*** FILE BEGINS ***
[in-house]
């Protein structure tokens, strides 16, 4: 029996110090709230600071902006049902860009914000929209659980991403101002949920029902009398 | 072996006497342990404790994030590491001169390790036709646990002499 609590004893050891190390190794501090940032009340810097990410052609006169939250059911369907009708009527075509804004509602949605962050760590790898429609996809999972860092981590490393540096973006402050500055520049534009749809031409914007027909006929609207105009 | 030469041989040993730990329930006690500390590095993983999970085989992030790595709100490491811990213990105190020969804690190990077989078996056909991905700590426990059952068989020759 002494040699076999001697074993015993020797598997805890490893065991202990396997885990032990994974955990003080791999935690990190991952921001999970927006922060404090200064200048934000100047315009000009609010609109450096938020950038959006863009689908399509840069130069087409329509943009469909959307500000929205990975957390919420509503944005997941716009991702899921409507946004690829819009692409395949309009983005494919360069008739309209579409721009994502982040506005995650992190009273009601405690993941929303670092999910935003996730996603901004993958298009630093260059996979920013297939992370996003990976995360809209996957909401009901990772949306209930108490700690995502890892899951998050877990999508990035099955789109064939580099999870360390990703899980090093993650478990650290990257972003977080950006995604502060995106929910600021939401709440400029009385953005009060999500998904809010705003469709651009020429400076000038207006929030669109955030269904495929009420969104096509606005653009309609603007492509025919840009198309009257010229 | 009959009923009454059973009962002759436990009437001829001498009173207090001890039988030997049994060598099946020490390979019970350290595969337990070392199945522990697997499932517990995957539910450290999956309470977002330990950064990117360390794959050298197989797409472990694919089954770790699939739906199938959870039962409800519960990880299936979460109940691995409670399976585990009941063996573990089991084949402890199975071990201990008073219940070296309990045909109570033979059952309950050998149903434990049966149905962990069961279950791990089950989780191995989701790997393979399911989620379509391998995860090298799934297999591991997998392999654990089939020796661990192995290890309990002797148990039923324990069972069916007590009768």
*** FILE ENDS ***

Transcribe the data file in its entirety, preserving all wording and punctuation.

[in-house]
């Protein structure tokens, strides 16, 4: 029996110090709230600071902006049902860009914000929209659980991403101002949920029902009398 | 072996006497342990404790994030590491001169390790036709646990002499 609590004893050891190390190794501090940032009340810097990410052609006169939250059911369907009708009527075509804004509602949605962050760590790898429609996809999972860092981590490393540096973006402050500055520049534009749809031409914007027909006929609207105009 | 030469041989040993730990329930006690500390590095993983999970085989992030790595709100490491811990213990105190020969804690190990077989078996056909991905700590426990059952068989020759 002494040699076999001697074993015993020797598997805890490893065991202990396997885990032990994974955990003080791999935690990190991952921001999970927006922060404090200064200048934000100047315009000009609010609109450096938020950038959006863009689908399509840069130069087409329509943009469909959307500000929205990975957390919420509503944005997941716009991702899921409507946004690829819009692409395949309009983005494919360069008739309209579409721009994502982040506005995650992190009273009601405690993941929303670092999910935003996730996603901004993958298009630093260059996979920013297939992370996003990976995360809209996957909401009901990772949306209930108490700690995502890892899951998050877990999508990035099955789109064939580099999870360390990703899980090093993650478990650290990257972003977080950006995604502060995106929910600021939401709440400029009385953005009060999500998904809010705003469709651009020429400076000038207006929030669109955030269904495929009420969104096509606005653009309609603007492509025919840009198309009257010229 | 009959009923009454059973009962002759436990009437001829001498009173207090001890039988030997049994060598099946020490390979019970350290595969337990070392199945522990697997499932517990995957539910450290999956309470977002330990950064990117360390794959050298197989797409472990694919089954770790699939739906199938959870039962409800519960990880299936979460109940691995409670399976585990009941063996573990089991084949402890199975071990201990008073219940070296309990045909109570033979059952309950050998149903434990049966149905962990069961279950791990089950989780191995989701790997393979399911989620379509391998995860090298799934297999591991997998392999654990089939020796661990192995290890309990002797148990039923324990069972069916007590009768």